Germaine Greer and the tale of the big bumPosted: March 20, 2012
So Germaine Greer has caused some controversy by criticising Julia Gillard’s choice of jackets while on the TV show Q&A, saying that they’re obviously cut too small around the hips: “You’ve got a big arse, Julia. Just ‘get on with it’!” This has caused outrage amongst some folks who feel that as a feminist, Germaine Greer shouldn’t be insulting other women’s bodies.
A post over at Mammamia states: “An Australian feminist icon, a woman who is rightly described as an academic, an intellectual, a trail-blazer, a woman who has spent decades fighting and arguing and agitating for the rights of women goes on national TV and mocks the size of our Prime Minister’s arse…that one comment, that one cheap shot, that one moment when Greer decided that it was okay to criticise a woman based on her size, saw everything Greer has fought for over the past thirty years unravel like the yarn of an ill-fated scarf.”
REALLY? So everything Germaine Greer has done for women’s rights is now IRRELEVANT because she commented on the size of the PM’s dress wear and her bum?
Firstly, everyone knows Julia Gillard wears terrible jackets. It’s an objective fact.
IF the only thing Germaine Greer had to say about Julia Gillard was to do with her looks and her figure then I could see where the anger comes from. I do not think that women’s bodies should be put up as conversational fodder that otherwise distracts from their intelligence, achievements and so on. But the fact is she didn’t sit there and belittle Ms Gillard, reducing her to nothing but a body (or fashion sense) worth of criticism – she made a humorous observation about Julia Gillard’s terrible, terrible jackets. The bum thing was incidental as far as I can glean.
In the video below you can see that Germaine Greer lists many things about Julia Gillard that are positive only to say ‘I wish she’d get rid of those bloody jackets’. This could be seen as undermining her previous comments, or it could be taken as a humorous comment meant to undercut Germaine’s own seriousness. Now I am not of the opinion that you can say ‘It’s just a joke – get over it’. Humour can be very damaging and has been used throughout time to degrade, humiliate and belittle not only individuals but entire groups of people – women, people of different races, people who are disabled etc. What I did not get from this humorous comment (I won’t call it a joke) was that it was spiteful or designed to make Julia Gillard into a figure of ridicule.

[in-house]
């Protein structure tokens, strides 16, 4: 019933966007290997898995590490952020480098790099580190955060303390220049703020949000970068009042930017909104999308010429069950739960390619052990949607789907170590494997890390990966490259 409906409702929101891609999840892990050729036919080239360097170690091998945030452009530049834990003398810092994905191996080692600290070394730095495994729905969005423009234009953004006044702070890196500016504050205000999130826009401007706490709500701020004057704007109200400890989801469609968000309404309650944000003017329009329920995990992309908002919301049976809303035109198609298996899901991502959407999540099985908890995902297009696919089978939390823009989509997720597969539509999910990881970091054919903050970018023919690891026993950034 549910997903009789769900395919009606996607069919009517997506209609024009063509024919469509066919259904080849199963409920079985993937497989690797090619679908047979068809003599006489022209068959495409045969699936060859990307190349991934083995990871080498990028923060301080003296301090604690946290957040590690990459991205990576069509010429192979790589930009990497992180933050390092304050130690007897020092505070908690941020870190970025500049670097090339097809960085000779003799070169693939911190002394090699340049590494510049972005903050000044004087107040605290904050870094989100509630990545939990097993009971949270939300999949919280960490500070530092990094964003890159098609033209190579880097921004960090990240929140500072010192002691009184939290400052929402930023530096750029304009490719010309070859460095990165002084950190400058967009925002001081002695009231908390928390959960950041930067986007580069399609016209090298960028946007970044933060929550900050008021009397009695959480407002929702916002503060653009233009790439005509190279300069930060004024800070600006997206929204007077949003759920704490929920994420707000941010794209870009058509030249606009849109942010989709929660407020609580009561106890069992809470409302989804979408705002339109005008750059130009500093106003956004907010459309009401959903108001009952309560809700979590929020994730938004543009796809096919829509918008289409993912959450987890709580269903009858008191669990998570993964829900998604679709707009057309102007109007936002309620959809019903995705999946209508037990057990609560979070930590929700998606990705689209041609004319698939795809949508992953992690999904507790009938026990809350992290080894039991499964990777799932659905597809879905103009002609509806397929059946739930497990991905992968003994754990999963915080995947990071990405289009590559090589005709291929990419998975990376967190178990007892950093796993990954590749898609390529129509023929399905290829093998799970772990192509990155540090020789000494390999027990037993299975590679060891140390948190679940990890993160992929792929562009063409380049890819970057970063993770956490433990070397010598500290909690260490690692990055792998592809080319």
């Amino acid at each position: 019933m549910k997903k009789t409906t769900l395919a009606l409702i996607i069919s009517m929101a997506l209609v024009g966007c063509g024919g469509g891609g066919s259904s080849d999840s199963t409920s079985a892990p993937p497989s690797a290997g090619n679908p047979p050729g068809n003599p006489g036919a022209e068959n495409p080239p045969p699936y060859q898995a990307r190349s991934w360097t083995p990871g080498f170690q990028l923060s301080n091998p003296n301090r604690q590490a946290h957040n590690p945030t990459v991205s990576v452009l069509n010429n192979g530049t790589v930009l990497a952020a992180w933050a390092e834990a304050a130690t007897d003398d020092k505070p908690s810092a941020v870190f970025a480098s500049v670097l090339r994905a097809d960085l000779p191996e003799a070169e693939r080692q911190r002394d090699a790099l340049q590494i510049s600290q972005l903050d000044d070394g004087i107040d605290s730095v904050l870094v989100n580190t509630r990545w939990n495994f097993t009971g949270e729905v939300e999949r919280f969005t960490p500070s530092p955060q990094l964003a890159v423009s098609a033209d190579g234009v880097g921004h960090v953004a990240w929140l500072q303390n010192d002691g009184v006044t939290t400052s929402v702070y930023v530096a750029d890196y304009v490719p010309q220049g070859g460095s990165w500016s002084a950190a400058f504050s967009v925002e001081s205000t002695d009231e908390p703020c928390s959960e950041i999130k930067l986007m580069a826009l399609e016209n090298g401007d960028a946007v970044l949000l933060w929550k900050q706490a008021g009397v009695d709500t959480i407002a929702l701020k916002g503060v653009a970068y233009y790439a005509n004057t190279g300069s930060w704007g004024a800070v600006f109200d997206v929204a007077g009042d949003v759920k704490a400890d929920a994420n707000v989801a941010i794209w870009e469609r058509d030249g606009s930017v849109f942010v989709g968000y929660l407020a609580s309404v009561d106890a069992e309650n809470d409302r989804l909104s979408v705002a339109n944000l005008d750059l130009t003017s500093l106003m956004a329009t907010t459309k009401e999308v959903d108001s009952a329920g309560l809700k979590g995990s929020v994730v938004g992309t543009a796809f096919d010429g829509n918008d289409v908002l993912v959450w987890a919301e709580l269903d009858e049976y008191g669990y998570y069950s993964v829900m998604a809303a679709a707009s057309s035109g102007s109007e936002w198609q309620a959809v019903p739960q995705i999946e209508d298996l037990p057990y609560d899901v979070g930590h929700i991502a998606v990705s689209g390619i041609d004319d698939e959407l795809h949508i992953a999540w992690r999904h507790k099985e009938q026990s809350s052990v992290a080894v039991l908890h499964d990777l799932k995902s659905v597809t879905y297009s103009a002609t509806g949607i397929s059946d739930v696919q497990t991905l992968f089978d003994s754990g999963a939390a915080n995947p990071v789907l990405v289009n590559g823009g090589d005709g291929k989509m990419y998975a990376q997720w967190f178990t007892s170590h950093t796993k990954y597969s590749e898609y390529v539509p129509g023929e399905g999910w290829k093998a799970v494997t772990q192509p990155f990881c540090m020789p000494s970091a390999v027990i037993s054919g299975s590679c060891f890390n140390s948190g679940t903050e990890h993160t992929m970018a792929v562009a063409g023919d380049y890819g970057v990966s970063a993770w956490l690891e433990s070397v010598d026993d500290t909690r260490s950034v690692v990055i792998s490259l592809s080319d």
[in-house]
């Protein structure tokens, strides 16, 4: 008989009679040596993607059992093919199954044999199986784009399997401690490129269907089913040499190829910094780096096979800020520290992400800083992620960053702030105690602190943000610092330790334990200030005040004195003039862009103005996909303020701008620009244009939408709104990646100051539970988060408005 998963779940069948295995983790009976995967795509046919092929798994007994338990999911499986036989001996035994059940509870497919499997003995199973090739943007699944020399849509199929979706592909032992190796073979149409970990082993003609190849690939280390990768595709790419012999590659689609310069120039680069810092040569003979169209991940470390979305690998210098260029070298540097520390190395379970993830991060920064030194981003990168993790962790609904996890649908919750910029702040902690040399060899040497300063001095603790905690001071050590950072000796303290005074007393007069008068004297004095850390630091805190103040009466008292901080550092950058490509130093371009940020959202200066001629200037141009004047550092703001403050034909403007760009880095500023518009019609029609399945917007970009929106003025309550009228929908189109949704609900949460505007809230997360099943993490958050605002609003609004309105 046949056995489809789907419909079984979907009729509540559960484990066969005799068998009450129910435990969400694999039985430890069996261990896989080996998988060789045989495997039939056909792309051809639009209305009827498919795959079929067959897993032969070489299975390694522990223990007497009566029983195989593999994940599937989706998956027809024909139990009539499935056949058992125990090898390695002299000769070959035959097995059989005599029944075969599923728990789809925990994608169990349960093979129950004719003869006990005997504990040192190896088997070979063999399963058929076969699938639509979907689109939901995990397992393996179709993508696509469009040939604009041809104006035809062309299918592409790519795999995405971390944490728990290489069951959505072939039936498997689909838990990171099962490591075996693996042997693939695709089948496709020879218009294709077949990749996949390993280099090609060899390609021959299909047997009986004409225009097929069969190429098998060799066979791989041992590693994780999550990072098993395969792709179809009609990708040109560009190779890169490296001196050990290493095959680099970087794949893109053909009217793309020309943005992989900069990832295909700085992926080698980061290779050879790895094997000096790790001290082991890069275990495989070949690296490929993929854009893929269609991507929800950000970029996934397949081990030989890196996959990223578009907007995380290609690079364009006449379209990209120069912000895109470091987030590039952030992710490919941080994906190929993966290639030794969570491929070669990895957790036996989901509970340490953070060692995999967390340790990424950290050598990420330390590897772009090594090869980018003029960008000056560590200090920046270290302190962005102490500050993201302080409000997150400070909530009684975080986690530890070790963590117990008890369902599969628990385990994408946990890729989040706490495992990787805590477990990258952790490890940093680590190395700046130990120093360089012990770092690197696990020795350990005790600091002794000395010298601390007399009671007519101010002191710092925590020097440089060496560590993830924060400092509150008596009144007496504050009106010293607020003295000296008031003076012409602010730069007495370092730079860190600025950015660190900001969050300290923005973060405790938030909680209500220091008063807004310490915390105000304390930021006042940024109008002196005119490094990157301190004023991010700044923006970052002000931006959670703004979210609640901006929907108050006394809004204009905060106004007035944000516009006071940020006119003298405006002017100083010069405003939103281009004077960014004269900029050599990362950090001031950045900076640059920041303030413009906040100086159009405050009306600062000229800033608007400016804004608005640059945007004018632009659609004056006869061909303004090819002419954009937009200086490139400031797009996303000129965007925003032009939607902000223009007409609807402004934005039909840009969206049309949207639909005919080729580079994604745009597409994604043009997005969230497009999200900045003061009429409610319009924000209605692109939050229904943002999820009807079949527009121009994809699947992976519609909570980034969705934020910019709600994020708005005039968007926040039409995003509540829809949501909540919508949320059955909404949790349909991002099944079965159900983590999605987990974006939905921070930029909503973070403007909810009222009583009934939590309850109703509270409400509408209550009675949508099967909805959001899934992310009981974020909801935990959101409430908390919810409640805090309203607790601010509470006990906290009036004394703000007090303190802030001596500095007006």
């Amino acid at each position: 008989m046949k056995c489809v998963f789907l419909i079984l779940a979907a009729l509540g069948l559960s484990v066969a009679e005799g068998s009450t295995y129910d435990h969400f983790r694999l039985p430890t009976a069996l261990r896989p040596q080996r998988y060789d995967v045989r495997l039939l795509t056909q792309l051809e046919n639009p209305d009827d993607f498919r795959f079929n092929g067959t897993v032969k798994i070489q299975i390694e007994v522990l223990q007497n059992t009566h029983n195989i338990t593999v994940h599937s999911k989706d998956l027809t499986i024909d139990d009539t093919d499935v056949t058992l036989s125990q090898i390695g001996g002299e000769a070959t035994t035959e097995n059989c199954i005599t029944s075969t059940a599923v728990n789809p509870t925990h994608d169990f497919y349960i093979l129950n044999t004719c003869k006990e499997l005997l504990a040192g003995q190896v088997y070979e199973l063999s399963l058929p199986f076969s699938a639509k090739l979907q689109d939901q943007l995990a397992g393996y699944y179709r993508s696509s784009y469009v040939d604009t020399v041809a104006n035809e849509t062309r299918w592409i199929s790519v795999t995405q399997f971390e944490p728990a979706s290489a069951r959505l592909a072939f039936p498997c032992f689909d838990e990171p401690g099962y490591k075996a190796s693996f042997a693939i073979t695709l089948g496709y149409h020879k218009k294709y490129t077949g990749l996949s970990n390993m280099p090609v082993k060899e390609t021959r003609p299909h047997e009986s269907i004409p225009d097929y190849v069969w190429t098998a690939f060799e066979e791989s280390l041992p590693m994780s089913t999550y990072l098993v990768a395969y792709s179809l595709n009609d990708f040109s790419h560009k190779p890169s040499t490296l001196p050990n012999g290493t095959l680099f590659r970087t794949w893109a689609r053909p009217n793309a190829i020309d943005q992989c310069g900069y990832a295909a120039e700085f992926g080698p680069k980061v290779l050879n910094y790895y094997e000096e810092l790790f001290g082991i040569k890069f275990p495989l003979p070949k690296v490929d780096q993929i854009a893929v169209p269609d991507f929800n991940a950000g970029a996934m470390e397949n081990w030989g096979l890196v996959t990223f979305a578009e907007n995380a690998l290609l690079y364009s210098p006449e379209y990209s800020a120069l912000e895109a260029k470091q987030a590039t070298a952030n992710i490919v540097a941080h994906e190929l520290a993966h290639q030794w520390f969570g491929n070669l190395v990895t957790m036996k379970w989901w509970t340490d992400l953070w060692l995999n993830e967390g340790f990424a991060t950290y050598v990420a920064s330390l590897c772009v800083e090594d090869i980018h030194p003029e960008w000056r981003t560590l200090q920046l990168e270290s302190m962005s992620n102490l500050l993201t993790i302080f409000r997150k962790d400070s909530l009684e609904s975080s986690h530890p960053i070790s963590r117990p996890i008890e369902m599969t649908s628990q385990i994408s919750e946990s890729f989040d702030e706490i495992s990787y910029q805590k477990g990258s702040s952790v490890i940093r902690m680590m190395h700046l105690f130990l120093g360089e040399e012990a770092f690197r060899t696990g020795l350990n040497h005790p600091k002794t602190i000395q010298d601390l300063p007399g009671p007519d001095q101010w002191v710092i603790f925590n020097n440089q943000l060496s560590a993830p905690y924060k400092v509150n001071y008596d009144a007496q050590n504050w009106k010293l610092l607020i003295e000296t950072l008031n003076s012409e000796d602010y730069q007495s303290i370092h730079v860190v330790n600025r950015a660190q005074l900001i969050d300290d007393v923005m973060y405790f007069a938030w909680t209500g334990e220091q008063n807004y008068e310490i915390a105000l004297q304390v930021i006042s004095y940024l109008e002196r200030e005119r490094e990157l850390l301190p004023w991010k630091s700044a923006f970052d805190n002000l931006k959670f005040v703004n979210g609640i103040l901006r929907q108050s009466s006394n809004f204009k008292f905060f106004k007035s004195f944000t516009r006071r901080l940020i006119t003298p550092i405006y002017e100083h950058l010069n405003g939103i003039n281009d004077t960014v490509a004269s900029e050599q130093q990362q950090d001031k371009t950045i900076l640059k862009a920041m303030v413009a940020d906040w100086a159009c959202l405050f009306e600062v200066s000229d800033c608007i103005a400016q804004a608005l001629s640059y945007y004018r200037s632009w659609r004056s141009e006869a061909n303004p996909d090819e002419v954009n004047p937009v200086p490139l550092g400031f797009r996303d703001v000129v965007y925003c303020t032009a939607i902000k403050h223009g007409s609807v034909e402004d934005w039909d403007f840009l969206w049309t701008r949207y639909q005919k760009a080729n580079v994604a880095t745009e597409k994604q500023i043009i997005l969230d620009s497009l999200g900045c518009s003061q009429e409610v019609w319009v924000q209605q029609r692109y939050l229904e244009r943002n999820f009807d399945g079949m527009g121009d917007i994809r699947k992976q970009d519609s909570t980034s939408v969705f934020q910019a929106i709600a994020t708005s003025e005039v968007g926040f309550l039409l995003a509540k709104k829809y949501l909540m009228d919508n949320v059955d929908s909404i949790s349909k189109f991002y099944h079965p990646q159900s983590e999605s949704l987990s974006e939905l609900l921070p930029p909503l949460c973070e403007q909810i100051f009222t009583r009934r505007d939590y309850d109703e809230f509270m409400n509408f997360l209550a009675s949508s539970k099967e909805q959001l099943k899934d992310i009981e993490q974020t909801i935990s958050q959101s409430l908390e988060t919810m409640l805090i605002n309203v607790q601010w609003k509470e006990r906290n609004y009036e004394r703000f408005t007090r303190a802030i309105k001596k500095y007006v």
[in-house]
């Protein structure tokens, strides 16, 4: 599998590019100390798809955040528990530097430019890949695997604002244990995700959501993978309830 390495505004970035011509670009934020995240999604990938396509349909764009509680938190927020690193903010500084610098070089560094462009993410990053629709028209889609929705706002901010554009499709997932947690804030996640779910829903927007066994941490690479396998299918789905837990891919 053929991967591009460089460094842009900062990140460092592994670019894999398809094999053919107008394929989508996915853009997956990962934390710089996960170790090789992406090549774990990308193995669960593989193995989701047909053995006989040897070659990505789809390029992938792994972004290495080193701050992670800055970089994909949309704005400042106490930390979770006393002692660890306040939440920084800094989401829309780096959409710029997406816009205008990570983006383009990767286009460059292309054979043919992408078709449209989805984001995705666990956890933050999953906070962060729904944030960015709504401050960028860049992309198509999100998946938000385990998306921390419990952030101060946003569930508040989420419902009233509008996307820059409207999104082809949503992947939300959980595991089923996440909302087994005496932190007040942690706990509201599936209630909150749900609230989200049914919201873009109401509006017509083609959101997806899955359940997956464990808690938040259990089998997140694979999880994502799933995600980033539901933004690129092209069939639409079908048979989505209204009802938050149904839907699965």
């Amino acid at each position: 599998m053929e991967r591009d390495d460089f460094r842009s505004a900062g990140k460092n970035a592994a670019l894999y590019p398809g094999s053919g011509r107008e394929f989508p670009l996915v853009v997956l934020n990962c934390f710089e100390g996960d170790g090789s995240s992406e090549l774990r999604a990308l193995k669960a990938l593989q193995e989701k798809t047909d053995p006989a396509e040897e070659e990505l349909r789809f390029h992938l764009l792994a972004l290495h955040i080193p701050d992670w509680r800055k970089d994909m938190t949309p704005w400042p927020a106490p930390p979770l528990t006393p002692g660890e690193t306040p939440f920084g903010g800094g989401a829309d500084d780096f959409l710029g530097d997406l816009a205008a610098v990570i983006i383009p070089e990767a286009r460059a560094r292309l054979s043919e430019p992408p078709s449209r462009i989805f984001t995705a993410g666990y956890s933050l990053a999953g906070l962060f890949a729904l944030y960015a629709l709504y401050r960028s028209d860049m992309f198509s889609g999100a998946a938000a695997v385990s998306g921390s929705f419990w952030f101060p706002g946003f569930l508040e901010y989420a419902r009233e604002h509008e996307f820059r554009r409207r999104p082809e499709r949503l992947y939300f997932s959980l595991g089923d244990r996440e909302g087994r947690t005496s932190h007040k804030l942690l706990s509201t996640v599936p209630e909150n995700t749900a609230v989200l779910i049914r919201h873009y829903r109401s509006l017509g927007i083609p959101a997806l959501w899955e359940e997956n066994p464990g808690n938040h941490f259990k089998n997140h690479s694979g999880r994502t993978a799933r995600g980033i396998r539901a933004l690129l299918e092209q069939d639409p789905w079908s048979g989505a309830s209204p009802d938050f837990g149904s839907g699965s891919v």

There certainly is an unfortunate and disproportionate amount of attention paid to the way women present themselves in politics. I remember seeing political commentators commenting on Hillary Clinton’s wrinkles when she was running for office. It was shameful. But for some reason I do not feel that Germaine Greer’s comment is a part of that culture. Perhaps it is because of who Germaine Greer is and what she has done for women’s rights, or maybe it’s purely the context – but even though I am usually very sensitive to the issue of women’s rights and am very cautious about how humour is used in relation to women, I just do not feel that these comments fit the sexist bill.
And this is mainly because, and this is something I can’t stress enough, Germaine Greer didn’t criticise Ms Gillard’s bum. She said that it is big and that Ms Gillard should ‘get on with it’ – in other words, not worry about it and stop dressing like she wants to hide herself, ultimately to her own detriment. Pointing out that someone has a big bum isn’t an insult unless you mean it as one. If you immediately assume that ‘big bum’ is an insult, maybe it’s because you think having a big bum is a bad thing, which is more revealing about you than the person who made the comment in the first place.